--bwlimit how to

Ben Escoto bescoto@stanford.edu
Tue, 03 Sep 2002 22:06:38 -0700

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>>>>> "T" == trevor  <trevor@tecnopolis.ca>
>>>>> wrote the following on Tue, 3 Sep 2002 13:33:09 -0500 (CDT)

  T> You might also want to put a URL to a source for cstream in there
  T> as only people who've read your list archives will have a clue
  T> what we're talking about.

Ok, updated.

  T> The only other option would be to put cstream in the ssh command
  T> like:

  T> rdiff-backup --remote-schema 'ssh %s '\''cstream -v 1 -t 10000 |
  T> rdiff-backup --server'\' localsrcdir
  T> 'user@foo.bar.com::/remotebakdir'

  T> I'm wracking my brain trying to determine what the difference
  T> between that and the last option would be, if any.

If ssh compression is enabled, this could result in rdiff-backup being
limited by a much lower real network rate than intended...  If you are
making comparisons, remember that by default rdiff-backup enables ssh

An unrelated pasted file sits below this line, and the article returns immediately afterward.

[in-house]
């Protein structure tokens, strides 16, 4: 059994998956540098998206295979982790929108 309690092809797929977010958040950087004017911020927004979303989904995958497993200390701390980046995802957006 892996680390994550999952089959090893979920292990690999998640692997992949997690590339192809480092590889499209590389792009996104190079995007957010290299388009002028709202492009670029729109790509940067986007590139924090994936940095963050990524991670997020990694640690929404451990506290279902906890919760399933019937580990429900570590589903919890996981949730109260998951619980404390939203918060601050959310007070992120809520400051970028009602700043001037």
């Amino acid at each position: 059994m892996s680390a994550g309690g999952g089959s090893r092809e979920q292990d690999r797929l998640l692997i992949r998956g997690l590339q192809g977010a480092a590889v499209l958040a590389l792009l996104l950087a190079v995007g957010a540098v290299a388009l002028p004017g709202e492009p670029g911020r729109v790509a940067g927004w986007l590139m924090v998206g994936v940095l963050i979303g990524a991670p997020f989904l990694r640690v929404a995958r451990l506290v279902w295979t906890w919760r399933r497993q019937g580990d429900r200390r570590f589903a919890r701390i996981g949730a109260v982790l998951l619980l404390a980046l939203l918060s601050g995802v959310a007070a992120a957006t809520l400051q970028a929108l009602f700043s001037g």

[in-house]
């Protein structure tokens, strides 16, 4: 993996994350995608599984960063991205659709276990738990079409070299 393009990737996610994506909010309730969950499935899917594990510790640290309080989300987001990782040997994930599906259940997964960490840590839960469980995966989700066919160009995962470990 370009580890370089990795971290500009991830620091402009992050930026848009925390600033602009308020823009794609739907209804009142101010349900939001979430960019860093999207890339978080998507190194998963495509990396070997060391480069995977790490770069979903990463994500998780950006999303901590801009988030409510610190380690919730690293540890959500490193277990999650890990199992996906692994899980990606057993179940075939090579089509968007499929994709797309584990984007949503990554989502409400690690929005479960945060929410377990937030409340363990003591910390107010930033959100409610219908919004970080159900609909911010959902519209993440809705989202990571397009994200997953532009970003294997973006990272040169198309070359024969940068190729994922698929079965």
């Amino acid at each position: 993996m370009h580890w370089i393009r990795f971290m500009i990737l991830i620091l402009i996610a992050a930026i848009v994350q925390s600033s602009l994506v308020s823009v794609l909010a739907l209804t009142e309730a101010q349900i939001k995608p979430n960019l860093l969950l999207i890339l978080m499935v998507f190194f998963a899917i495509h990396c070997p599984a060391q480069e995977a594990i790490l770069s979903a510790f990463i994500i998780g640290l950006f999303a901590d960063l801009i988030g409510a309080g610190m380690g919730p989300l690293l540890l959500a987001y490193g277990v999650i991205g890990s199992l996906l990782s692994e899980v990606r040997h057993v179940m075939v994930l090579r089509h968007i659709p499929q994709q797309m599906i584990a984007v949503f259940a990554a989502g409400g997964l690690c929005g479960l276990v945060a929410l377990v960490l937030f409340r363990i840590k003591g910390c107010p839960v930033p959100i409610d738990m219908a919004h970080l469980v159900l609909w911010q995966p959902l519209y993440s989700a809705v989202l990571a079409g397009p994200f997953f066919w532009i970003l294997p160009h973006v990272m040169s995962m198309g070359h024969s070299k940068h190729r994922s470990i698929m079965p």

compression (this is overridden by the --remote-schema option).

  T> So if you want to update your FAQ, use the 2 examples I've marked
  T> with *'s as they, in theory, should be the best methods.

Hmm, because of the compression issue your first way still seems more
flexible to me.

  T> I'm only guessing at this, as I'm hard pressed to find an easy
  T> method of testing this.  However, this would make it extremely
  T> bursty and somewhat contrary to what I want to achieve with
  T> --bwlimit.

Perhaps you could mail the author?  Doesn't qualify as a "test", but
hopefully will result in valid information.. :)

  T> This leads me to a suggestion.  rdiff-backup should either
  T> multithread or fork into 2 processes so that while a file's data
  T> is transferring, it can be calculating the next file and getting
  T> it ready for potential transfer.  That way you keep the data pipe
  T> busy at all times, instead of the think - transfer - think -
  T> transfer burstiness it seems to do now.

  T> I'm not saying that this is imperative or you should triple the
  T> complexity of the code to do this... (I am a programmer and know
  T> how this stuff works)... but if you ever do a rewrite it would be
  T> something to think about.

Yep, perhaps for version 2.0.  I considered threads when initially
writing rdiff-backup but decided to keep it simple.  Note that the
burstiness can at most result in a factor of two speed reduction
compared to the optimal (always thinking+always writing).

    If I were adding threads I'd add more than two I think, so that
multiprocessor systems could work on multiple files simultaneously.

Ben Escoto

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